A newly released report shows Fairfax County’s population decreased, reversing a trend of growth.
According to the report from the Department of Management and Budget, the county’s population decreased during 2020-2021 from 1,171,800 to 1,170,000 people — a decline of 1,800 people, or 0.2%.
That estimate is similar to another from the U.S. Census Bureau, which also suggests the county saw a smaller percentage drop in population than what many of its neighbors had.
Population changes in the D.C. region
|County/Area||2020 Census (April 1)||2021 estimate (July 1)||% change|
In fact, the Census reported last week that more than 73% of U.S. counties experienced a “natural decrease” in population from 2020 to 2021, a trend that it attributes to fewer births, an aging populace, and higher mortality rates — including from COVID-19.
In Fairfax County, a tight housing supply and increases in remote work that allow people more flexibility in where they live could also be contributing factors.
“Housing construction delays created less new space for population growth and single-family dwelling unit vacancy was up in 2021,” the budget department’s Economic, Demographic and Statistical Research unit, which compiled the report, told FFXnow.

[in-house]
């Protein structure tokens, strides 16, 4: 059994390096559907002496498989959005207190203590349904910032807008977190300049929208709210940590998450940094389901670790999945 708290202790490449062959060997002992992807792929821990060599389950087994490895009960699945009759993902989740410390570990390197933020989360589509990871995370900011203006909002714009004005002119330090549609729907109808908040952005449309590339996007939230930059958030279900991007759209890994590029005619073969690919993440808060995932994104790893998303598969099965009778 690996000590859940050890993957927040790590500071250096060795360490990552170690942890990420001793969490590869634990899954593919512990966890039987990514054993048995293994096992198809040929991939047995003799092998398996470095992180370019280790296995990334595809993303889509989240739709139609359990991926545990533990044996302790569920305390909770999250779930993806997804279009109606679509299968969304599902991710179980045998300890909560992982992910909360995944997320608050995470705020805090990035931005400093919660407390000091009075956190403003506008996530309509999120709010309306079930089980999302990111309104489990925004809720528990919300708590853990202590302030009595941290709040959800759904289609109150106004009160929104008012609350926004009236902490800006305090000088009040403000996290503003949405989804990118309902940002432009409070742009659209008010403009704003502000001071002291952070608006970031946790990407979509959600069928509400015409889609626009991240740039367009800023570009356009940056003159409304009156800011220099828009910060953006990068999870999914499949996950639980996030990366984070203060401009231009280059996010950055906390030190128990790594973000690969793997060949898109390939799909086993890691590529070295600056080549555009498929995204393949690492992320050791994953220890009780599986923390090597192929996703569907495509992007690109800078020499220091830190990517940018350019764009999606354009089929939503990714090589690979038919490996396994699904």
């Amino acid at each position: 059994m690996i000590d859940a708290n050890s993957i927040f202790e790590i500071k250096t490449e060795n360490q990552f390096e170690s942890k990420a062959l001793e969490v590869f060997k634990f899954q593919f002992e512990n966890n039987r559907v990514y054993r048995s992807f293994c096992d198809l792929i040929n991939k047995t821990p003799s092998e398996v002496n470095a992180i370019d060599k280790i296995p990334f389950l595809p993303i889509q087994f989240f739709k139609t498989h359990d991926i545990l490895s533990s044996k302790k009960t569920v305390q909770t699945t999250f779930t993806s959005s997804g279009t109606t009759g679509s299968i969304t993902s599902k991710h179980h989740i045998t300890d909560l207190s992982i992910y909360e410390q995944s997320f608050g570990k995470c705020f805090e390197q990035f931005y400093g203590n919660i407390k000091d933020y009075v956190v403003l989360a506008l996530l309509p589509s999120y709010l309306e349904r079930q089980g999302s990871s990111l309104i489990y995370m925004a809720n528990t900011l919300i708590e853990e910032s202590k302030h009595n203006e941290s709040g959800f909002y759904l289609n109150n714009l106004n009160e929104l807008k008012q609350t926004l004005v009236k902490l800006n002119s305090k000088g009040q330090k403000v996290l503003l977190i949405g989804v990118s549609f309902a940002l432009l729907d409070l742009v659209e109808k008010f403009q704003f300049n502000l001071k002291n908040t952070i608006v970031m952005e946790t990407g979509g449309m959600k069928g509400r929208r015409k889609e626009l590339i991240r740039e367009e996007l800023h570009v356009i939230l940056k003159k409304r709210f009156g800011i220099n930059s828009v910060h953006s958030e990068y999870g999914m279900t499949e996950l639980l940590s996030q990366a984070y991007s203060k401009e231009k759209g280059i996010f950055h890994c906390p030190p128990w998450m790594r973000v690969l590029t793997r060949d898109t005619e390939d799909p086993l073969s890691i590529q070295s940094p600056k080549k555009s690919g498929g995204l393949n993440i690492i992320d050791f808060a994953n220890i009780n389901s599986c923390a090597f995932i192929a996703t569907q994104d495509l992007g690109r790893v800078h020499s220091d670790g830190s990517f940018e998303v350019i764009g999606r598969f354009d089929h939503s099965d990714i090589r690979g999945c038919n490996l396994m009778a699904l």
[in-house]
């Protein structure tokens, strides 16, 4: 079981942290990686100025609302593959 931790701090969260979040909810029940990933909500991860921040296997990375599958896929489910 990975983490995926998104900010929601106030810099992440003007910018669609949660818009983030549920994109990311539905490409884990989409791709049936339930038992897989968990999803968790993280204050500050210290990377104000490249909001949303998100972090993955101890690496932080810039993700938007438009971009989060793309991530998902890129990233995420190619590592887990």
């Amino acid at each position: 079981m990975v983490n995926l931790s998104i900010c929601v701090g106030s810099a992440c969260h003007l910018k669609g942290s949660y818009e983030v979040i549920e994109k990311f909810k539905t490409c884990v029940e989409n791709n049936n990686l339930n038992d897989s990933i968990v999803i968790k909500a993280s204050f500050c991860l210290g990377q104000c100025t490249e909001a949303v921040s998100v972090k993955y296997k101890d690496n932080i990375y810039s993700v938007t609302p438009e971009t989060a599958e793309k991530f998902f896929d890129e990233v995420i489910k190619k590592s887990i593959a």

The housing stock in Fairfax County has increased over the years, but the rate significantly slowed last year. The county only added 1,500 housing units in 2021, half of what was added in 2020.
Don’t expect the slowdown in growth to last, however. According to the demographic report’s forecasts, the county will hit 1.2 million people by 2025, exceed 1.3 million by 2040, and reach 1.38 million people in 2050.
As reported by the 2020 Census, Fairfax County is now a minority-majority county, with white individuals making up 49.5% of the population. The remainder of residents breaks down as 20.5% Asian or Pacific Islander, 19.8% other, 9.6% Black, and 0.6% Native American. 17.3% of the county is Hispanic.
The demographic report includes household and family income data, but those numbers haven’t been updated for 2020 or 2021 “due to COVID-19 introduced nonresponse bias.”
The county uses the demographics reports to develop policy, write grants, budget, plan infrastructure projects, and more.
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